The playing control means sets usually the mode according to the mode previously stored in the mode memory means. While, if the mode change is designated during the playing, the designated mode to be changed is set when the present playing is ended.

BRIEF DESCRIPTION OF THE DRAWINGS

FIG. 1 is a block diagram of an automatic musical playing instrument embodying the present invention.

FIG. 2 shows an arrangement near a display of the automatic musical playing instrument.

FIG. 3 shows a format of the song data stored in the automatic musical playing instrument.

FIGS. 4 to 12 are flowcharts showing a process of the automatic musical playing instrument.

DETAILED DESCRIPTION OF THE PREFERRED EMBODIMENTS

Referring to the drawings, an automatic musical playing instrument embodying the present invention is described below.

The automatic musical playing instrument has a function of being capable of reading a plurality of pieces of music (song data) successively from a RAM to automatically play. A player can set a playing order of music to a desired one. Also, the playing order can be changed not only before the playing but also during the playing.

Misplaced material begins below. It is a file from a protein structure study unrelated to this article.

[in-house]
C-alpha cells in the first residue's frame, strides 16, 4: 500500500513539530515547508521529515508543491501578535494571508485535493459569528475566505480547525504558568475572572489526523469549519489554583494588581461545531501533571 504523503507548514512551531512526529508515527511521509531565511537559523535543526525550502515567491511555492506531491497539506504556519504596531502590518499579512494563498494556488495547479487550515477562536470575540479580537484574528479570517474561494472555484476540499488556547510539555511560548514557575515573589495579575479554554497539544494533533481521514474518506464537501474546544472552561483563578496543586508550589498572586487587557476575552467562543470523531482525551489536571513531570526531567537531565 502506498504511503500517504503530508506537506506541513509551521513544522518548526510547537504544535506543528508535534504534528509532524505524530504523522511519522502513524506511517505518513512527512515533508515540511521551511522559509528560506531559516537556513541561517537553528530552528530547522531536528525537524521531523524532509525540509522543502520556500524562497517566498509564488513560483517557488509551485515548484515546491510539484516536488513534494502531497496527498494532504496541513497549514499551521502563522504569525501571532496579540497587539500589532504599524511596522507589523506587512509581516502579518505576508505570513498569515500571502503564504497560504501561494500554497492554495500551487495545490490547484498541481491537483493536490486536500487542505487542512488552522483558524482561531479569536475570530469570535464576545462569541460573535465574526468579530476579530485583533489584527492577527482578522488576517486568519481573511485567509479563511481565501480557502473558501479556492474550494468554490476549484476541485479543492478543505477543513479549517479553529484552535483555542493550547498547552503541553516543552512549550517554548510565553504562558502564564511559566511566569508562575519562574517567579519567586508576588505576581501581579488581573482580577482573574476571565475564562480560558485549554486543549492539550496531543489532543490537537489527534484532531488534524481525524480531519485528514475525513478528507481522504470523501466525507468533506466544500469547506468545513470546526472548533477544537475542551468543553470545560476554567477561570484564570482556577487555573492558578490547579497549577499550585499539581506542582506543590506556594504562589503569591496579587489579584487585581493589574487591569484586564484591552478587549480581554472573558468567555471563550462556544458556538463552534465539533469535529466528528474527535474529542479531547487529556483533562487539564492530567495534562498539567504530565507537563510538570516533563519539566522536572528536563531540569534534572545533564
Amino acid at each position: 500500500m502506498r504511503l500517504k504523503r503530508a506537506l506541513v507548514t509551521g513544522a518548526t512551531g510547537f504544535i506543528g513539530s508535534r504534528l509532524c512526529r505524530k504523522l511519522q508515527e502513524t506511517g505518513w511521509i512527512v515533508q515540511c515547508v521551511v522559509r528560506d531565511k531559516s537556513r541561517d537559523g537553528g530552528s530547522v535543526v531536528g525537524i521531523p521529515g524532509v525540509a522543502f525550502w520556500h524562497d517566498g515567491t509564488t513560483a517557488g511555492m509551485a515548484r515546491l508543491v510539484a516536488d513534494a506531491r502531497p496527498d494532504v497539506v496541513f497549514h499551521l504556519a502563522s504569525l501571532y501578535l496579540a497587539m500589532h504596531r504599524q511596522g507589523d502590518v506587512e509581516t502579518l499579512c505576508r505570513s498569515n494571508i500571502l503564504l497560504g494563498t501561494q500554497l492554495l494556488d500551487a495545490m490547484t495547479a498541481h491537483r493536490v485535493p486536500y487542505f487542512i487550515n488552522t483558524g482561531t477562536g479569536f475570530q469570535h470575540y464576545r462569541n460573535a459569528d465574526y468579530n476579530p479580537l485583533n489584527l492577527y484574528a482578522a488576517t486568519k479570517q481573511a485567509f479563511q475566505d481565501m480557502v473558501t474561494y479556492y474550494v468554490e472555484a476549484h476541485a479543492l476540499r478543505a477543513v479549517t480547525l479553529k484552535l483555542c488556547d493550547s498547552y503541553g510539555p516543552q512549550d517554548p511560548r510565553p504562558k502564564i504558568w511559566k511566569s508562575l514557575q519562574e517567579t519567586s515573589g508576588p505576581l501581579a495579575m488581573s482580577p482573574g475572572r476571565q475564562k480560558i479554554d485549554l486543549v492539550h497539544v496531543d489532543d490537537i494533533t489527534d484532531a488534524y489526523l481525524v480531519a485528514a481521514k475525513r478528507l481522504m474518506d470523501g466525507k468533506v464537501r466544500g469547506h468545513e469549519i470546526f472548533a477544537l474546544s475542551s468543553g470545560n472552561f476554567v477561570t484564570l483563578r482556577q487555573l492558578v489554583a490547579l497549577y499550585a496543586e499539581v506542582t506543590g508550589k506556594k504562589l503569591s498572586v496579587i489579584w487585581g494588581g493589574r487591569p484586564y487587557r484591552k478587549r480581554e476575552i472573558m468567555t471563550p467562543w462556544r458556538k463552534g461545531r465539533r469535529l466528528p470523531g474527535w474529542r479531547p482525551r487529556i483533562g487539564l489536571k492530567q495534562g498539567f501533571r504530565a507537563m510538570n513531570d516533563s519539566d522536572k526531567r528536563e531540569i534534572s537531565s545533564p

FIG. 1 is a block diagram of the automatic musical playing instrument. This instrument is controlled by a CPU 10. The CPU 10 is connected to a ROM 12, a RAM 13, a key detection circuit 14, a switch detection circuit 16, a display circuit 18, a tone generator circuit 19, and a timer 21 through a bus 11. The key detection circuit 14 is connected to a keyboard 15, and the switch detection circuit 16 is connected to a panel switch 17 which is equipped in an operation panel. The timer 21 is connected to an interruption terminal of the CPU 10, and interrupts the CPU 10 for every clock timing previously set. The ROM 12 stores a program shown as a flowchart described later. The RAM 13 stores a plurality of the song data each of which is represented by the format shown in FIG. 3. Also, a portion of the RAM 13 is allotted to registers and flags. The key detection circuit 14 detects on-off status and touch data of each key in the keyboard 15. The switch detection circuit 16 detects on-off status of the panel switch 17. The panel switch 17 includes function switches 31 to 33 and +/- switches 34, 35, further a play switch and a stop switch. The display circuit 18 includes an LCD display 30 shown in FIG. 2, and controls the LCD display 30. The tone generator circuit 19 is provided with a plurality of tone generation channels, and generates musical tone signals according to parameters inputted from the CPU 10. The musical tone signals is outputted to a sound system 20 to output them to a speaker.